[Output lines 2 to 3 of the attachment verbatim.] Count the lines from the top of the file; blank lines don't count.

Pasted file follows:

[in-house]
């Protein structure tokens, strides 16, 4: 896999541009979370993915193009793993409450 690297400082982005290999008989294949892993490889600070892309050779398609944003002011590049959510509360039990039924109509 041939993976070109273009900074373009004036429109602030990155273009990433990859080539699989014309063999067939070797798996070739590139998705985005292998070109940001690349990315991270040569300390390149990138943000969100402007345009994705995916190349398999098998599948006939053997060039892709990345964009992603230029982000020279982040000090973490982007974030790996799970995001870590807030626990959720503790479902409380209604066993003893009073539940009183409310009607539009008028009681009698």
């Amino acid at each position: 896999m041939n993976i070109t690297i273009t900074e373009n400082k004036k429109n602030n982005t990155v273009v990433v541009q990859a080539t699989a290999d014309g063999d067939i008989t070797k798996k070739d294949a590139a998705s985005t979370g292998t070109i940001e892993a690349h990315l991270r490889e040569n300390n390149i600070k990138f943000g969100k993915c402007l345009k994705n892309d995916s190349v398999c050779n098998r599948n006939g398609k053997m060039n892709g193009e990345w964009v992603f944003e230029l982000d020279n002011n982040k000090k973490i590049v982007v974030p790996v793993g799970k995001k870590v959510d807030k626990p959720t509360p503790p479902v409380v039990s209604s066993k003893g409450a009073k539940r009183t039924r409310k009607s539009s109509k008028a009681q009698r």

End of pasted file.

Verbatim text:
């Protein structure tokens, strides 16, 4: 896999541009979370993915193009793993409450 690297400082982005290999008989294949892993490889600070892309050779398609944003002011590049959510509360039990039924109509 041939993976070109273009900074373009004036429109602030990155273009990433990859080539699989014309063999067939070797798996070739590139998705985005292998070109940001690349990315991270040569300390390149990138943000969100402007345009994705995916190349398999098998599948006939053997060039892709990345964009992603230029982000020279982040000090973490982007974030790996799970995001870590807030626990959720503790479902409380209604066993003893009073539940009183409310009607539009008028009681009698």
């Amino acid at each position: 896999m041939n993976i070109t690297i273009t900074e373009n400082k004036k429109n602030n982005t990155v273009v990433v541009q990859a080539t699989a290999d014309g063999d067939i008989t070797k798996k070739d294949a590139a998705s985005t979370g292998t070109i940001e892993a690349h990315l991270r490889e040569n300390n390149i600070k990138f943000g969100k993915c402007l345009k994705n892309d995916s190349v398999c050779n098998r599948n006939g398609k053997m060039n892709g193009e990345w964009v992603f944003e230029l982000d020279n002011n982040k000090k973490i590049v982007v974030p790996v793993g799970k995001k870590v959510d807030k626990p959720t509360p503790p479902v409380v039990s209604s066993k003893g409450a009073k539940r009183t039924r409310k009607s539009s109509k008028a009681q009698r």